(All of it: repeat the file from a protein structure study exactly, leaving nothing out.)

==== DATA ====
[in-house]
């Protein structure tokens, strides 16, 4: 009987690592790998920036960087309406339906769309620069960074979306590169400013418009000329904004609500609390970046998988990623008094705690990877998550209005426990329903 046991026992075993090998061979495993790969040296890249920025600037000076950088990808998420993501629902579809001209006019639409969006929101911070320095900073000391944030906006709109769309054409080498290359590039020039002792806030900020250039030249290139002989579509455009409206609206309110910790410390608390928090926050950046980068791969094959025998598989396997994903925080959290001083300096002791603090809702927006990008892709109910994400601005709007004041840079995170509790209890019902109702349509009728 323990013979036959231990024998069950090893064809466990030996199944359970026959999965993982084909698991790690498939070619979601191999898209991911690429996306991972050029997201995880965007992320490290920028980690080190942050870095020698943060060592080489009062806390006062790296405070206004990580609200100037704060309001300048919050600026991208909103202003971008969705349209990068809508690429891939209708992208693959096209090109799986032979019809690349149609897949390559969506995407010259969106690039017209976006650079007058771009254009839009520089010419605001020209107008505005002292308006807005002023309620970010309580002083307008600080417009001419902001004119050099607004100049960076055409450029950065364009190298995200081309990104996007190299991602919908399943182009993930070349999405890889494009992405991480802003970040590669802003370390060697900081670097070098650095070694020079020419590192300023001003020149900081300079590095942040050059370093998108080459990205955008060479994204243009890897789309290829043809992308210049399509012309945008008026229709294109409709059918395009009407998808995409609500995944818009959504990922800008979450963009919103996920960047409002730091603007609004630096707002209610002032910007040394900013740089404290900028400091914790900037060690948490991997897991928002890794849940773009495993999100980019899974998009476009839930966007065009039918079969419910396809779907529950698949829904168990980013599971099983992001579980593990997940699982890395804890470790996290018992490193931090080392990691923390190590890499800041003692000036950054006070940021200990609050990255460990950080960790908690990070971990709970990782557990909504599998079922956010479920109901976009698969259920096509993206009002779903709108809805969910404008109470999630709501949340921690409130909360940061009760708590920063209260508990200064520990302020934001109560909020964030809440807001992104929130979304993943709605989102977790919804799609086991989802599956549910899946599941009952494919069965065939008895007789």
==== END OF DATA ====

[in-house]
């Protein structure tokens, strides 16, 4: 009987690592790998920036960087309406339906769309620069960074979306590169400013418009000329904004609500609390970046998988990623008094705690990877998550209005426990329903 046991026992075993090998061979495993790969040296890249920025600037000076950088990808998420993501629902579809001209006019639409969006929101911070320095900073000391944030906006709109769309054409080498290359590039020039002792806030900020250039030249290139002989579509455009409206609206309110910790410390608390928090926050950046980068791969094959025998598989396997994903925080959290001083300096002791603090809702927006990008892709109910994400601005709007004041840079995170509790209890019902109702349509009728 323990013979036959231990024998069950090893064809466990030996199944359970026959999965993982084909698991790690498939070619979601191999898209991911690429996306991972050029997201995880965007992320490290920028980690080190942050870095020698943060060592080489009062806390006062790296405070206004990580609200100037704060309001300048919050600026991208909103202003971008969705349209990068809508690429891939209708992208693959096209090109799986032979019809690349149609897949390559969506995407010259969106690039017209976006650079007058771009254009839009520089010419605001020209107008505005002292308006807005002023309620970010309580002083307008600080417009001419902001004119050099607004100049960076055409450029950065364009190298995200081309990104996007190299991602919908399943182009993930070349999405890889494009992405991480802003970040590669802003370390060697900081670097070098650095070694020079020419590192300023001003020149900081300079590095942040050059370093998108080459990205955008060479994204243009890897789309290829043809992308210049399509012309945008008026229709294109409709059918395009009407998808995409609500995944818009959504990922800008979450963009919103996920960047409002730091603007609004630096707002209610002032910007040394900013740089404290900028400091914790900037060690948490991997897991928002890794849940773009495993999100980019899974998009476009839930966007065009039918079969419910396809779907529950698949829904168990980013599971099983992001579980593990997940699982890395804890470790996290018992490193931090080392990691923390190590890499800041003692000036950054006070940021200990609050990255460990950080960790908690990070971990709970990782557990909504599998079922956010479920109901976009698969259920096509993206009002779903709108809805969910404008109470999630709501949340921690409130909360940061009760708590920063209260508990200064520990302020934001109560909020964030809440807001992104929130979304993943709605989102977790919804799609086991989802599956549910899946599941009952494919069965065939008895007789």